WSC 26.7.44

What is this source?

This is an extract from one of Churchill’s ‘Personal Minutes’ from July 1944. Churchill’s ‘Personal Minutes’ were official directives and were used by him to give orders. This source is one of a series of exchanges between Churchill and the Secretary of State for War on the possibility of forming a Jewish Brigade in the British Army. Churchill is responding to a number of points and issues which the Secretary of State has sent to him in a previous note. 

Background to this source

Despite the differences of opinion on immigration policy to Palestine, Jewish organisations such as the World Zionist Organisation worked closely with the British Government as part of the war effort. Chaim Weizmann, the President of the World Zionist Organization, sought to establish an identifiably Jewish fighting formation under the control of the British Army. His request for a separate formation was rejected, but many Jews in Palestine (which was a British controlled territory) wanted to fight the Nazis and joined the British Army. Some of these were formed into separate Jewish companies in their battalions.

After early reports of the Nazi atrocities of the Holocaust were made public by the Allied powers, the Prime Minister Winston Churchill sent a personal telegram to the US President Franklin D. Roosevelt suggesting that 'the Jews... of all races have the right to strike at the Germans as a recognizable body.' The president replied five days later saying: 'I perceive no objection...'. Although the proposal to set up the brigade had such high level approval it was taking a lot of time to sort out practicalities and Churchill is commenting on this.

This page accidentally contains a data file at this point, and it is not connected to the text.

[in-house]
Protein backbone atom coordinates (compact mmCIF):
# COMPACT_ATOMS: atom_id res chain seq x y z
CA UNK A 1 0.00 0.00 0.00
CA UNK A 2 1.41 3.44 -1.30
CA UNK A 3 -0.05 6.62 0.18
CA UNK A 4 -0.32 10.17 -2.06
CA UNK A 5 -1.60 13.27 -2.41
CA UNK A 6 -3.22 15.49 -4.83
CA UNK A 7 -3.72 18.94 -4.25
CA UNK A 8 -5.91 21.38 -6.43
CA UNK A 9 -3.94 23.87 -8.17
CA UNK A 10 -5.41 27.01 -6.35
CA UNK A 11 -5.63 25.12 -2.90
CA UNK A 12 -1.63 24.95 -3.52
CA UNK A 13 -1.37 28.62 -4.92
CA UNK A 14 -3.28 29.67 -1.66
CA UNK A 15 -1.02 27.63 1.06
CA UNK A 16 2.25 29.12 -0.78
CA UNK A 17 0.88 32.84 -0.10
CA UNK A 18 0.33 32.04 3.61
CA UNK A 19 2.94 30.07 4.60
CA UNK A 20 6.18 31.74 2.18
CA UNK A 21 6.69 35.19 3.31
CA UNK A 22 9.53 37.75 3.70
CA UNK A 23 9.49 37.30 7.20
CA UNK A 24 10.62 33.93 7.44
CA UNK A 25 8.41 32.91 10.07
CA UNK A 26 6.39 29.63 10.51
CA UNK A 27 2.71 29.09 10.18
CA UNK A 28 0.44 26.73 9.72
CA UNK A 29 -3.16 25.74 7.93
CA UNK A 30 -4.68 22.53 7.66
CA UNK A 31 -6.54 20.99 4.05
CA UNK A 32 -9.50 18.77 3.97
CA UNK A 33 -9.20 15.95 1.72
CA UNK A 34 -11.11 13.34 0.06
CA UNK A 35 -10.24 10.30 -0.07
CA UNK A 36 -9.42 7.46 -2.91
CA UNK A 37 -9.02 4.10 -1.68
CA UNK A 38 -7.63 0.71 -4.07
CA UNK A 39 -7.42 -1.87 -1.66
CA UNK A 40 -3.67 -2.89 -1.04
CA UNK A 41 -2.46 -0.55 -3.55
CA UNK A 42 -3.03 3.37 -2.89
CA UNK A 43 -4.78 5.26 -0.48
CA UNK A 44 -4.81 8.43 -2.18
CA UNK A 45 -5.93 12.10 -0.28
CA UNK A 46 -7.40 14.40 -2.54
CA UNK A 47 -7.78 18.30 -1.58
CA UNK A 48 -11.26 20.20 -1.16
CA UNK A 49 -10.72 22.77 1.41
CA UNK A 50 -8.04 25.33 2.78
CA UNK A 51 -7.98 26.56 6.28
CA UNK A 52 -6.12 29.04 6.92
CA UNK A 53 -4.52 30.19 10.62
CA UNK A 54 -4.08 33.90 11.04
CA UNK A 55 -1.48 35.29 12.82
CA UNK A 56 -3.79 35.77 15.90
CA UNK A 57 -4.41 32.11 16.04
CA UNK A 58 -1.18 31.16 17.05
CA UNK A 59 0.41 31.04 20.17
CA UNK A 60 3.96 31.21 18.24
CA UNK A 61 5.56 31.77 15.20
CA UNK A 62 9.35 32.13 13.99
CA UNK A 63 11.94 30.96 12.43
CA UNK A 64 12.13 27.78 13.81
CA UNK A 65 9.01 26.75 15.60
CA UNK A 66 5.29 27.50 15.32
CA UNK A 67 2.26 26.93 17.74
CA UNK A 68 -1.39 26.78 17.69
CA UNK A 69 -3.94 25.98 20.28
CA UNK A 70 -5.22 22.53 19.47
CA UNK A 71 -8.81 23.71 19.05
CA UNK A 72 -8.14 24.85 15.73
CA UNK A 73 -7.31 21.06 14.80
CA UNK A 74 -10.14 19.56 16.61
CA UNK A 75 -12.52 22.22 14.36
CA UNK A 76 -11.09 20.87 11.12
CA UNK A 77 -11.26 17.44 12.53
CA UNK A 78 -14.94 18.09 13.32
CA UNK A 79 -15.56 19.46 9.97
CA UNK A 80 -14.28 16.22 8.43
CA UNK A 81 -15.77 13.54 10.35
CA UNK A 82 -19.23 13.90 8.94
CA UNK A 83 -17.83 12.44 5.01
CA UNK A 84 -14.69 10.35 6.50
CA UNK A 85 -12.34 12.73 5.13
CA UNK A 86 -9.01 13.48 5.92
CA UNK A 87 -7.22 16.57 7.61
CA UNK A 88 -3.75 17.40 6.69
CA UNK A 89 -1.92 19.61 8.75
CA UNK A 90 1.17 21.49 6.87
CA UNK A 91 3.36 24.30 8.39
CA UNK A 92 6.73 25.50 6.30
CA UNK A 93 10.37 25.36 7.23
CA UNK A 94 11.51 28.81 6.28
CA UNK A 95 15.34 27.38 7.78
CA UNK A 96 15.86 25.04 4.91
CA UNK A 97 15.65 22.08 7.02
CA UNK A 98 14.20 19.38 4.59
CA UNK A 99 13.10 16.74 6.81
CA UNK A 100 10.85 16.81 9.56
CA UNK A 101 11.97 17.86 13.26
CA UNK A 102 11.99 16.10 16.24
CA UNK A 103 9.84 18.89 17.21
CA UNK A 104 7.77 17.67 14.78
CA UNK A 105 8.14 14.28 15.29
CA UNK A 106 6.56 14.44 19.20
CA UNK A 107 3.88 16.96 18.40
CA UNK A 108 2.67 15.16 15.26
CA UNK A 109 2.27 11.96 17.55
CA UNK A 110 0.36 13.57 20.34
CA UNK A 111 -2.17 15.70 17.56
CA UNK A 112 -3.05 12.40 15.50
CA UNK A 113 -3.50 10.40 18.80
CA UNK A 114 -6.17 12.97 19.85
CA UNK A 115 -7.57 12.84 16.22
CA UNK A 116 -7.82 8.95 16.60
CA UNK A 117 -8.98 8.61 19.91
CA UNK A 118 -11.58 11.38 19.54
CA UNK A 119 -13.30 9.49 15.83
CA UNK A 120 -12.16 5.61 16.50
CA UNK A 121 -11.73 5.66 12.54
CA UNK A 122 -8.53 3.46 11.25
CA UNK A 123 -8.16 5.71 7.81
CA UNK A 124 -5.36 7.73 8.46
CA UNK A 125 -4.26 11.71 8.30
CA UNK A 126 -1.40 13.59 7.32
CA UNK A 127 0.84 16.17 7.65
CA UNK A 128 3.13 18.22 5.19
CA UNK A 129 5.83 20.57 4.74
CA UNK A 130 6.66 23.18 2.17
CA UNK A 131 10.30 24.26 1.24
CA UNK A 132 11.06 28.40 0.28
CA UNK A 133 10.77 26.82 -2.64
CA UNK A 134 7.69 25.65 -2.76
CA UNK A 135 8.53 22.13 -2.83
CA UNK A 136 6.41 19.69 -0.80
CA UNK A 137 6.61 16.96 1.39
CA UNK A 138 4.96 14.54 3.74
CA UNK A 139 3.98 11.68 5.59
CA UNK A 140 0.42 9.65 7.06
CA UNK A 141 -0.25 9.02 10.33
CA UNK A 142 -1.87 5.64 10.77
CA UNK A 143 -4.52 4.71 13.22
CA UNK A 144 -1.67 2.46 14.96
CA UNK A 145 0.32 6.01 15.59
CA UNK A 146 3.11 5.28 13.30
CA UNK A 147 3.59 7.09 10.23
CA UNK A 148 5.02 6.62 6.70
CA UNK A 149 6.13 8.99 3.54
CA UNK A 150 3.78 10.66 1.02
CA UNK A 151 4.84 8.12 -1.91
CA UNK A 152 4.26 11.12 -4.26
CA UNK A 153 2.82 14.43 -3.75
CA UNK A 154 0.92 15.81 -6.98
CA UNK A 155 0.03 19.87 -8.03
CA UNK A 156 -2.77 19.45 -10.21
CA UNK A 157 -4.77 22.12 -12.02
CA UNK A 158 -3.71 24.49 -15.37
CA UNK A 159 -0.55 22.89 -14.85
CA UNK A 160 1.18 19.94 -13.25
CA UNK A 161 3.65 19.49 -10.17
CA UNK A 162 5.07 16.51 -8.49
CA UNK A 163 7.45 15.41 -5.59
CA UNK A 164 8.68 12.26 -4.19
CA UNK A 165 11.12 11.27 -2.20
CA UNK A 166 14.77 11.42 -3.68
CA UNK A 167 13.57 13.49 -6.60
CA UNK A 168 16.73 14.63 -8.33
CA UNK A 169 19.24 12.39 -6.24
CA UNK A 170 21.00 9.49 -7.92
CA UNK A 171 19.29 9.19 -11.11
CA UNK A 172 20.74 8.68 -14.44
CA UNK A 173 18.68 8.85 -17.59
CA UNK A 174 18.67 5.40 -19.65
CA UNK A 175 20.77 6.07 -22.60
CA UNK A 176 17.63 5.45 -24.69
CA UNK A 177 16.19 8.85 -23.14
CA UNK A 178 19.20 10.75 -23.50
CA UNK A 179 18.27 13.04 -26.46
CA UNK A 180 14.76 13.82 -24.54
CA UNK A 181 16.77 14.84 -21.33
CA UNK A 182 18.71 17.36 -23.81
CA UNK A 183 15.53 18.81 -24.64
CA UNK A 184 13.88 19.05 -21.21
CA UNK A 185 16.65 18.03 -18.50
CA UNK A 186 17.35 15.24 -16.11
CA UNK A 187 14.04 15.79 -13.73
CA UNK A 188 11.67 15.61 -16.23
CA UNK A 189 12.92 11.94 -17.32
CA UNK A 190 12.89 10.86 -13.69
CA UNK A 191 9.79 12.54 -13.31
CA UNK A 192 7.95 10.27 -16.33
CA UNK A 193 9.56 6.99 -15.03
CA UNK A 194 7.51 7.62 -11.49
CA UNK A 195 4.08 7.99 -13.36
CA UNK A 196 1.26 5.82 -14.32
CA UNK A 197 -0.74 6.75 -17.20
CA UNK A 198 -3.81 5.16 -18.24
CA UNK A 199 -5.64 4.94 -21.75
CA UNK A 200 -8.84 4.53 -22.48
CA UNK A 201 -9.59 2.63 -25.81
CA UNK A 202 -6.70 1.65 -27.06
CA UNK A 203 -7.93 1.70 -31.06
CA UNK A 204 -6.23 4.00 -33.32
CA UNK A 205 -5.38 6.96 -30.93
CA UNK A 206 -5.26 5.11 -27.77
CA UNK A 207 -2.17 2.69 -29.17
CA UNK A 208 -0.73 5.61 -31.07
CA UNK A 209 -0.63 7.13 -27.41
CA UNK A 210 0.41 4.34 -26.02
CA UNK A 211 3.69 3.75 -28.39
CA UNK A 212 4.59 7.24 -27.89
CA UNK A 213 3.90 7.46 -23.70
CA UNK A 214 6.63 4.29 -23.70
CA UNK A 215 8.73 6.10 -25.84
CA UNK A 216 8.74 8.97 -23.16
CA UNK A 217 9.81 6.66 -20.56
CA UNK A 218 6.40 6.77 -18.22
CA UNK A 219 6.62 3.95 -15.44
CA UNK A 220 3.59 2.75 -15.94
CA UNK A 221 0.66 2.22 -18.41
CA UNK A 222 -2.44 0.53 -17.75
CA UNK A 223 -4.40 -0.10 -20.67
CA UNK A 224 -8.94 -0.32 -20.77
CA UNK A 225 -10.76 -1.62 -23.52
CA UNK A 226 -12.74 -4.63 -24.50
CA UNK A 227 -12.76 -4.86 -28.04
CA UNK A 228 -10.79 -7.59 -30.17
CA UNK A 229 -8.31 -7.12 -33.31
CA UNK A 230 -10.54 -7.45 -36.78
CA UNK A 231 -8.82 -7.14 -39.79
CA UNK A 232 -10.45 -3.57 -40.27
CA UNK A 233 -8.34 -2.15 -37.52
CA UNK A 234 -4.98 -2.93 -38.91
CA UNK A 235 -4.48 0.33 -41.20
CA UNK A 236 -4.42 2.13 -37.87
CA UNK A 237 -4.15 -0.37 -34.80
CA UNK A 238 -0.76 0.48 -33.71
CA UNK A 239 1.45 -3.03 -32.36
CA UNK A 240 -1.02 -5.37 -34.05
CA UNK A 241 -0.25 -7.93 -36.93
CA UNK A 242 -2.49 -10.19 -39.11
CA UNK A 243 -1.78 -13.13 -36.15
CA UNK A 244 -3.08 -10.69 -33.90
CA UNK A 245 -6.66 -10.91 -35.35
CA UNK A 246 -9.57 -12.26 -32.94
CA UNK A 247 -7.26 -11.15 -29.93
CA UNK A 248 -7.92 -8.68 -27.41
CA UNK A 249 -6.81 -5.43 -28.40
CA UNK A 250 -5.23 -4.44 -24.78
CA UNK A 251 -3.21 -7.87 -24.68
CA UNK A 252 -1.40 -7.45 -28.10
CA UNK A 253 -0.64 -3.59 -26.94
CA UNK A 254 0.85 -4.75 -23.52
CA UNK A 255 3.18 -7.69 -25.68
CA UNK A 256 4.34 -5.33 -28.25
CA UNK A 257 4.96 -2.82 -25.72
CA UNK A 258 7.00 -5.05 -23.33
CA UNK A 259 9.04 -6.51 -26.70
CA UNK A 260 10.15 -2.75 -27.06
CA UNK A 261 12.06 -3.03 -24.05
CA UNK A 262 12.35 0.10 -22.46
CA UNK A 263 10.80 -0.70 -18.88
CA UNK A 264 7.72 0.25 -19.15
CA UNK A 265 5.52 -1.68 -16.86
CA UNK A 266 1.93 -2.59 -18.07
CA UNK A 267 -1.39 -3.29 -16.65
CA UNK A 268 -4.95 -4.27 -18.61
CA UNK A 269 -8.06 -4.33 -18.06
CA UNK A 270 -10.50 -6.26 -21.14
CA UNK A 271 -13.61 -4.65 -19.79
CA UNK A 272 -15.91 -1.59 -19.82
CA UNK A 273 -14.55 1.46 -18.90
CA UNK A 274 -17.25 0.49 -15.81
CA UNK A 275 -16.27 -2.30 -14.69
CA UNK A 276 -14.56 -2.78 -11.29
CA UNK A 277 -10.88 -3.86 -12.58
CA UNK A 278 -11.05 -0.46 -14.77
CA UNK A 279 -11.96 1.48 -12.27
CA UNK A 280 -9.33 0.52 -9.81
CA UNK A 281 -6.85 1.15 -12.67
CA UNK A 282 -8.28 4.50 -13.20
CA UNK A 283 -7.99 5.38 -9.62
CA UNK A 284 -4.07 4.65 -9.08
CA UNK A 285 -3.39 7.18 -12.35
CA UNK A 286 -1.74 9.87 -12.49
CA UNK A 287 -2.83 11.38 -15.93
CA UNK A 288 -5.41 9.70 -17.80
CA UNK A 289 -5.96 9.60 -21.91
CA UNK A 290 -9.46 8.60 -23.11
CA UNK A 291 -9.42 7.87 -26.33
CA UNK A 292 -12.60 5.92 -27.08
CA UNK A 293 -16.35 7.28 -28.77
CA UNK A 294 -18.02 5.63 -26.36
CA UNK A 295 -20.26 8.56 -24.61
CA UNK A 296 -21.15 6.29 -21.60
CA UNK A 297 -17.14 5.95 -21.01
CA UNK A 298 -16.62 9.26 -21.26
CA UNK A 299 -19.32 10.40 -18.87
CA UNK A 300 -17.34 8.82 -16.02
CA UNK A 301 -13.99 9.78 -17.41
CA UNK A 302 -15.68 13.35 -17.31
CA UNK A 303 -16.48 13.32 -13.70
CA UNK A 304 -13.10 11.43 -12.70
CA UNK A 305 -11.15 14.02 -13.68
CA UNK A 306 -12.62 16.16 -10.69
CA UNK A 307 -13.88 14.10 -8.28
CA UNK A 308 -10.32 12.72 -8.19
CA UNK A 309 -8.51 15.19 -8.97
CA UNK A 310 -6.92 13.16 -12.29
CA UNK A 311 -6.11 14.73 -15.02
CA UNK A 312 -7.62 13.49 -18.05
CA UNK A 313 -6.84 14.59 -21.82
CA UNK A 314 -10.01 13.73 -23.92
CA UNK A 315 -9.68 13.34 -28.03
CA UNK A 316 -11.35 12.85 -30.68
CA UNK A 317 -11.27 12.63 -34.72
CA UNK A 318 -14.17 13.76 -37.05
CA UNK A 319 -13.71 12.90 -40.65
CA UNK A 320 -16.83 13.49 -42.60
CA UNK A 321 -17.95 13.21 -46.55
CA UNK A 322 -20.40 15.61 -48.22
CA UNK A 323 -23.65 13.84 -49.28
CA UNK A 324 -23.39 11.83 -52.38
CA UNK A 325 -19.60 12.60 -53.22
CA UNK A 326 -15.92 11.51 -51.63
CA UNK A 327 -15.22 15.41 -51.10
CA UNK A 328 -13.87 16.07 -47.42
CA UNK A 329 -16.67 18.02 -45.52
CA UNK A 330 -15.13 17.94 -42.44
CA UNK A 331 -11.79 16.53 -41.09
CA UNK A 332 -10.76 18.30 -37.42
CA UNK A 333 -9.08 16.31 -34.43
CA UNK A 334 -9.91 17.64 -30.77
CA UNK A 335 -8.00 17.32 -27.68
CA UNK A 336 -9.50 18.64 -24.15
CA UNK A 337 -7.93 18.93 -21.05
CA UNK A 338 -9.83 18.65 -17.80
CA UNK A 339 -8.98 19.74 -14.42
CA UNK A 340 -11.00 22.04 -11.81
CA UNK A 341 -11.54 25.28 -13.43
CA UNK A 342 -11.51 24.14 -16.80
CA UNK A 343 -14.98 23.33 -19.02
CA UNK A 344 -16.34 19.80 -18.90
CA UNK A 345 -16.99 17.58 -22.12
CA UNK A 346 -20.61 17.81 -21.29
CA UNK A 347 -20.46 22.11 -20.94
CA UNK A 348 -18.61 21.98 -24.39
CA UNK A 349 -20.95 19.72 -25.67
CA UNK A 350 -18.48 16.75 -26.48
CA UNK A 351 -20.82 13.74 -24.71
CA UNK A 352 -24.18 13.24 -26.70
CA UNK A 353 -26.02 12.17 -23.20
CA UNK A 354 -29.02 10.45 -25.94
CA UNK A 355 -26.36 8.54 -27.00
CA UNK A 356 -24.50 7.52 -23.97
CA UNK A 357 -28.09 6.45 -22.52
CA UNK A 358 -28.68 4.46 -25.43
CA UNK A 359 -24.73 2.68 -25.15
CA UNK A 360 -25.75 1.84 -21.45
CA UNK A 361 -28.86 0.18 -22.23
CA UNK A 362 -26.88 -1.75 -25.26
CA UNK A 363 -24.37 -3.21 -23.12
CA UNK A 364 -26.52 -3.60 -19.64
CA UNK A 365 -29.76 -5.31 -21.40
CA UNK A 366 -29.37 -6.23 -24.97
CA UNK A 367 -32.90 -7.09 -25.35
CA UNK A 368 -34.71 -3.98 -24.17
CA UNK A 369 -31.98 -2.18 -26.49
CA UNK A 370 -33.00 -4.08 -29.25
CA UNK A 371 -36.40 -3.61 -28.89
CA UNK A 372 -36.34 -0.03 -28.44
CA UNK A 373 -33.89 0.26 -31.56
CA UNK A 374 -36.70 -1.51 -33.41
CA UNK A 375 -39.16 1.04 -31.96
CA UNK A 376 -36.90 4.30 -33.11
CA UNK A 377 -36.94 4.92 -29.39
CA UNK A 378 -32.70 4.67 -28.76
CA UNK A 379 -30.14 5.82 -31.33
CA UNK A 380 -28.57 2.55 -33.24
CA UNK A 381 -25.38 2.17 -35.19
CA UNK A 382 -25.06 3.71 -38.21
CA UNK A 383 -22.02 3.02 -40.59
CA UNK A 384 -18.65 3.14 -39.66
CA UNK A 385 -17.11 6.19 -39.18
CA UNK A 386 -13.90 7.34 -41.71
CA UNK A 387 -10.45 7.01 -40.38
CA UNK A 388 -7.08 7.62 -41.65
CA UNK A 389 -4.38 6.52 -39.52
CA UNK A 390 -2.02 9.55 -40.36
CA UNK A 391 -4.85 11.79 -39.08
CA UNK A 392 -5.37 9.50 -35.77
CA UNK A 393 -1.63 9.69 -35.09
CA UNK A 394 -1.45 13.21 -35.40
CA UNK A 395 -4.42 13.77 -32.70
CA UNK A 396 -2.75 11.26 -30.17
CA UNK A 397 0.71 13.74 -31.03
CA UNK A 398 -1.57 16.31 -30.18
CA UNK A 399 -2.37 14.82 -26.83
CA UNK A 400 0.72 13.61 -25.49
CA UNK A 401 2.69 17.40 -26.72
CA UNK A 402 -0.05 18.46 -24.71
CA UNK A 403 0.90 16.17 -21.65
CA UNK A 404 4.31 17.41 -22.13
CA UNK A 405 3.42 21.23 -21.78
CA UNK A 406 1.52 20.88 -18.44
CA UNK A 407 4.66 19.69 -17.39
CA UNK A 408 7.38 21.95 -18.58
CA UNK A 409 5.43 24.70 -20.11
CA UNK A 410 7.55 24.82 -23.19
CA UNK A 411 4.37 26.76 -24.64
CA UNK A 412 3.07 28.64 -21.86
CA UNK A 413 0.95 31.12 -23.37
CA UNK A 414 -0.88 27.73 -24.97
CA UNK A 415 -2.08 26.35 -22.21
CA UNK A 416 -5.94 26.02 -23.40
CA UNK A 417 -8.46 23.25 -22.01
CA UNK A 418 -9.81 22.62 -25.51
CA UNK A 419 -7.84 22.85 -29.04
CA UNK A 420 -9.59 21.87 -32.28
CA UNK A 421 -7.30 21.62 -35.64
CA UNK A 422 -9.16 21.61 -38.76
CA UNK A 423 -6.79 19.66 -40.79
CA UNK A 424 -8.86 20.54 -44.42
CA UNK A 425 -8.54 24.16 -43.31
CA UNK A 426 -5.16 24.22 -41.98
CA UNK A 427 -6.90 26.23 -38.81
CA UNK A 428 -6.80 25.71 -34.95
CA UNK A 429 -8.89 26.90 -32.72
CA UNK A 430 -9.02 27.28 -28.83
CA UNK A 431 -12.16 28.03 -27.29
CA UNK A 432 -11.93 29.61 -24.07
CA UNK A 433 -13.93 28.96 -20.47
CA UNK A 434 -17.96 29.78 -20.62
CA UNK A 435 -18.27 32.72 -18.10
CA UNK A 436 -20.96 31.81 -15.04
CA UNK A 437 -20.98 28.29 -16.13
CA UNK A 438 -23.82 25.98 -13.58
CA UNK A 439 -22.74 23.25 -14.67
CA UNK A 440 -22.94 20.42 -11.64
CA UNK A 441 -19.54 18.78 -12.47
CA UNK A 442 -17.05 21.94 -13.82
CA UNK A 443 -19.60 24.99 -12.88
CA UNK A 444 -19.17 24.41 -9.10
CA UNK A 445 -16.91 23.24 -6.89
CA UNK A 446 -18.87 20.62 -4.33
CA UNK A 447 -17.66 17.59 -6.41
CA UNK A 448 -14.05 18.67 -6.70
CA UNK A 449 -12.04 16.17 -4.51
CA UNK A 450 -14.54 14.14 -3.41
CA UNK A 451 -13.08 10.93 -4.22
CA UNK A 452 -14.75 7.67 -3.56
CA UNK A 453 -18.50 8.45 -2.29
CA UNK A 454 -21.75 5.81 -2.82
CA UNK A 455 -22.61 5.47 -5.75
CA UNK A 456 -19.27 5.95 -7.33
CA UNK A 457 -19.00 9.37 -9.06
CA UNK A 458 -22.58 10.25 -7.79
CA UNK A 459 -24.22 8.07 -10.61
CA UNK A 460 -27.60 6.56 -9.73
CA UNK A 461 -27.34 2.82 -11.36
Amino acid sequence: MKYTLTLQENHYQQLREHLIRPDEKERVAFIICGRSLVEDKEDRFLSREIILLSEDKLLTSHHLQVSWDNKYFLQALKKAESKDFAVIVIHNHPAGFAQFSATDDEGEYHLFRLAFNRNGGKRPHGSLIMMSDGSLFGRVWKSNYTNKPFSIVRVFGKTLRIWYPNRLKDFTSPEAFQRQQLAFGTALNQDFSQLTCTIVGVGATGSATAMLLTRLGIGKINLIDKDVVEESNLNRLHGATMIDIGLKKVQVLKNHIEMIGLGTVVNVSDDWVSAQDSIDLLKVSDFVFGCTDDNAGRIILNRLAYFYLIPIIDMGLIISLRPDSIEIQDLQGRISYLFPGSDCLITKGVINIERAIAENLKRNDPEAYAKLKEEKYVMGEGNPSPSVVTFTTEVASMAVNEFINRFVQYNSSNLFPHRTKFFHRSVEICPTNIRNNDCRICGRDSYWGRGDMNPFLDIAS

How can we use this source in the investigation?

Remember we are hoping that this source can be useful to us in investigating whether Britain could have done more to help the Jews. Sources usually help historians in two ways:

Surface level

  1. What is Churchill’s opinion of the formation of a ‘Jewish Brigade’?
  2. What does the document tell you about Churchill’s feelings about the response by the Secretary of State for War and the War Office to the proposal to set up a Jewish Brigade?
  3. Do you think that Churchill and the Secretary of State for War were in agreement about the importance of setting up a Jewish brigade?
  4. Where does he intend to place the ‘Jewish Brigade’?
  5. What two reasons are given for the formation of a ‘Jewish Brigade’?

Deeper level

Which of the inferences below can be made from this source?

On a scale of 1-5 how far do you agree that this source supports this inference? Which extract(s) from the source support your argument?
The British Government were in favour of a Jewish Brigade.

The formation of this brigade would be useful for propaganda purposes.

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Need help interpreting the source?

  • As always this source needs some interpretation. There was clearly support for forming a Jewish Brigade but the War Office was struggling to manage the detailed practicalities.
  • It is interesting to consider exactly why Churchill was so keen – it was probably not for military reasons.
  • A useful exercise would be to view the whole document on the Churchill Archive (here) and assess the relative importance of the Jewish Brigade to other issues in the minutes.